The hardware for such conversions became available very soon after the introduction of the flatie in 1932. The picture on the right is from the 1936 catalogue for Alexander Engineering. It  shows an F head as being just one of the special equipment options offered by that company. (Bespoke cylinder heads, cam grinds, F heads and a single overhead cam conversion all appear on their menu). Nor were they the only suppliers in this game. (Google Birner, Dixon, Riley, Smith Jiggler and Velocity to name just a few more).

Wilder overheating cures involved cutting the exhaust ports into the centre of the V and/or swaping the port functions so that the old inlets became the exhausts and vice versa. Now contemplate the inlet tract involved in all of that. A more subtle speedway tweak entailed reversing the engine rotation direction and using the drive torque reaction to best advantage on track that only ever turns left. 

But were these F heads really necessary? The May 1999 Classic Car Magazine includes an interview with the kiwi speedway midget legend, and long time flat head V8 user, Frank Brewer. He said that the overheating was so severe in a long race that reliability was compromised to the point where track owners would refuse entries to V8 60 powered cars. The problem was obvious, and just as obvious to Frank was the solution. Use an external water pump and slow the water circulation rate down, and add in a couple of manifolds to re-direct the water into the blocks between the cylinders. Take great care in the construction details of the radiator. Then take it out and gain three World Midget Championships against the Offy engined cars. (Note that the Midget rules were amended in the late 30’s to allow 140 CI side valve engines to compete against 100 CI overhead valve ones, even so the twin cam Offies still retained a power advantage).

The full cure is an overhead valve arrangement. The previously mentioned Alexander OHC conversion was such. But better known was the Arkus-Duntov brothers hemi head conversion kit. Again this was not intended as a race track modification, being originally developed under a factory contract as a fix for English Thames trucks. When used in London refuse collection service their overworked flaties were an under-powered over heating embarrassment. In the end Ford did not take up the Ardun but addressed the problem by using a bigger flatie.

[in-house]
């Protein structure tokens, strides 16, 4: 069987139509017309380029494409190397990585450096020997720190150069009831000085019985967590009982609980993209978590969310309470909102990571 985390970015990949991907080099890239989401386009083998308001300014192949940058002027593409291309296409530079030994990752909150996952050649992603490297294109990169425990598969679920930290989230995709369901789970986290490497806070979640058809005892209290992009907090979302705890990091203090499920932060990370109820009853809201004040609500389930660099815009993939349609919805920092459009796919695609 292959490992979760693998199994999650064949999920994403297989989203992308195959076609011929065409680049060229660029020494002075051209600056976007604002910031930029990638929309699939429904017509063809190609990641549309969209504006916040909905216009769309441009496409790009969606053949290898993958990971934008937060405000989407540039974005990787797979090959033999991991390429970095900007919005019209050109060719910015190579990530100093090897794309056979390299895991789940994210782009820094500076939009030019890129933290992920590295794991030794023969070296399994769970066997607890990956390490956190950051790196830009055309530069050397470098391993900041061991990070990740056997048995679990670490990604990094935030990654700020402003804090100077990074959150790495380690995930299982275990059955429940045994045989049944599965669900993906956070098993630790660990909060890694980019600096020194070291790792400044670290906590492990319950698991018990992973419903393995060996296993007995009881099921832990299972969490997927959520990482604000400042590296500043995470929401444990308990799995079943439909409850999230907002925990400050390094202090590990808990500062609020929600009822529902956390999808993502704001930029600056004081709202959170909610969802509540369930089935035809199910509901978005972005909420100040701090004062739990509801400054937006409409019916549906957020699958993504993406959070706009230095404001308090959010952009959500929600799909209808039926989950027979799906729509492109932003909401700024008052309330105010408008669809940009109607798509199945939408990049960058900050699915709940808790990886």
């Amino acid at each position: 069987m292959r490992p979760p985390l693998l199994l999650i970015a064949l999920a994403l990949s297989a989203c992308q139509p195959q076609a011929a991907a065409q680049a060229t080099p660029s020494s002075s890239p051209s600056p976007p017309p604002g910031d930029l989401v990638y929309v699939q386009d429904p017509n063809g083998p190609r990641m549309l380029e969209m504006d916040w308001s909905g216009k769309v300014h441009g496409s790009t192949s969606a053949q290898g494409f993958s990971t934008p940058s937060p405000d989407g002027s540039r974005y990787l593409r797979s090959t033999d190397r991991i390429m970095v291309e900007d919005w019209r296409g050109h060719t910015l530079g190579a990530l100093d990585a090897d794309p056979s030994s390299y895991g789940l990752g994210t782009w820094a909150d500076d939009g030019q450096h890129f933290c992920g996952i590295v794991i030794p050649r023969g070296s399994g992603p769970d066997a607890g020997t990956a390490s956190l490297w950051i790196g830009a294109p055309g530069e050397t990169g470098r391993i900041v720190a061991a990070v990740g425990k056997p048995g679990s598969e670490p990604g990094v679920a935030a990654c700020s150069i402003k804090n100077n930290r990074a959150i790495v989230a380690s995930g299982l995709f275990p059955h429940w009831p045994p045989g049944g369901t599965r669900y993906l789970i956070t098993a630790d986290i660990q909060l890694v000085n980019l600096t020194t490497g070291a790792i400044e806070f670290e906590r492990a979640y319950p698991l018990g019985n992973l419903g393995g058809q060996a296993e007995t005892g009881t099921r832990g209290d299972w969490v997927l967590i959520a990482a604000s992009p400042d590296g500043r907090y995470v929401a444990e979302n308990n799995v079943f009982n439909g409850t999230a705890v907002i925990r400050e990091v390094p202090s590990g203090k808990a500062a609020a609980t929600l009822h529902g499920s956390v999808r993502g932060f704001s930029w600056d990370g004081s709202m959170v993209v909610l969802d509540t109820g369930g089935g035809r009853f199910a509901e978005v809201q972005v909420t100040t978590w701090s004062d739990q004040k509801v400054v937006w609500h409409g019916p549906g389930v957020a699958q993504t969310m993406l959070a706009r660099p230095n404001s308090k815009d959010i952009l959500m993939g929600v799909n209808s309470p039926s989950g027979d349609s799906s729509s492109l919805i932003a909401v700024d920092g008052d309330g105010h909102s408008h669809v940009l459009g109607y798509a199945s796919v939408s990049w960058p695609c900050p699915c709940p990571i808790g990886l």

It appears that the early Ardun conversion kits may have been made by Allards in England. True or not they quickly took them up for their sports cars. Alas valve train weight and gas flow problems not important in a humble truck, made them less than suitable for competition use in their original form. The project was taken over and the problems eventually cured by the American hot rodders.

Ardun type conversions involve blanking off the entire side valve chamber and using extended pushrods to operate a full set of overhead valves set in a hemispherical combustion chamber. Google “Stephens Denver” and “Emisul” for variations on the theme. The Chrysler hemi based “Emisul” conversion for Brazilian production Simca Vedettes was rated at an impressive130-140 hp, not at all bad for a V8 60 136 CI  (2.2 litre) based engine.

Staying in South America also gives us a fine example of the ultimate flatie conversion. In 1951 Alfredo Pian built up a one off twin overhead cam, three valve per cylinder conversion on a Mercury block, with enough horsepower to dominate the Argentine formula libra championships for the next few years. (Alfredo’s F1 career was cut off by an accident before it really began. Look him up, his is a fascinating story). The twin cam “Davis” conversion is also worth a look, as is the twin cam look alike “Adams Moller”. (A variation on the BMW/Bristol technique using the original low camshaft and cross head pushrods for the exhaust valves).  V8’s being V8’s and nostalgia being nostalgia most of these old modifications are back in production again. If you want to play the “retrospective special” game with this stuff the only thing you need is the cash to do it. Or take the easier route and use the engine that replaced the flatie in the eyes of the hot rodders. The Small block Chevy. Easier to find and still in period. Good luck.